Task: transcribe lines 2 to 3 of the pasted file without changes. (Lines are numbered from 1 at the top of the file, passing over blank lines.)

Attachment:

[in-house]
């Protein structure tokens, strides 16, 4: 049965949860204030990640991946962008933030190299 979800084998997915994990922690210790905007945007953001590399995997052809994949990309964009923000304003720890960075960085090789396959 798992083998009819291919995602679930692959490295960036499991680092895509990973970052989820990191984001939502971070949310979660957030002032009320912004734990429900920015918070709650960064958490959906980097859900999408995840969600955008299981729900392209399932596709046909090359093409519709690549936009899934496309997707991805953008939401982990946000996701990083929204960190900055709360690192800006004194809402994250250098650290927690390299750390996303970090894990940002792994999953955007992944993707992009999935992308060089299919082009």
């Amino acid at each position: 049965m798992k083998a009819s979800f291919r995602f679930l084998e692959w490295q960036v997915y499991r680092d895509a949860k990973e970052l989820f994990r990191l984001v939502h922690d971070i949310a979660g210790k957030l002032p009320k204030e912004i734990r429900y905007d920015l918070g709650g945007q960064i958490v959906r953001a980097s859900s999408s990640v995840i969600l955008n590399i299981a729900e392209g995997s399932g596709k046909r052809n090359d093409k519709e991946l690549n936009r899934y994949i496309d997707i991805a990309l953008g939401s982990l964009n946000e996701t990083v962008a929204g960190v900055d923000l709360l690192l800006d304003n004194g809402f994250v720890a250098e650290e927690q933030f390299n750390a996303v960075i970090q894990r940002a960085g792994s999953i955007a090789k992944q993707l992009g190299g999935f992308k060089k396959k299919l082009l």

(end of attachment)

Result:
């Protein structure tokens, strides 16, 4: 049965949860204030990640991946962008933030190299 979800084998997915994990922690210790905007945007953001590399995997052809994949990309964009923000304003720890960075960085090789396959 798992083998009819291919995602679930692959490295960036499991680092895509990973970052989820990191984001939502971070949310979660957030002032009320912004734990429900920015918070709650960064958490959906980097859900999408995840969600955008299981729900392209399932596709046909090359093409519709690549936009899934496309997707991805953008939401982990946000996701990083929204960190900055709360690192800006004194809402994250250098650290927690390299750390996303970090894990940002792994999953955007992944993707992009999935992308060089299919082009």
């Amino acid at each position: 049965m798992k083998a009819s979800f291919r995602f679930l084998e692959w490295q960036v997915y499991r680092d895509a949860k990973e970052l989820f994990r990191l984001v939502h922690d971070i949310a979660g210790k957030l002032p009320k204030e912004i734990r429900y905007d920015l918070g709650g945007q960064i958490v959906r953001a980097s859900s999408s990640v995840i969600l955008n590399i299981a729900e392209g995997s399932g596709k046909r052809n090359d093409k519709e991946l690549n936009r899934y994949i496309d997707i991805a990309l953008g939401s982990l964009n946000e996701t990083v962008a929204g960190v900055d923000l709360l690192l800006d304003n004194g809402f994250v720890a250098e650290e927690q933030f390299n750390a996303v960075i970090q894990r940002a960085g792994s999953i955007a090789k992944q993707l992009g190299g999935f992308k060089k396959k299919l082009l």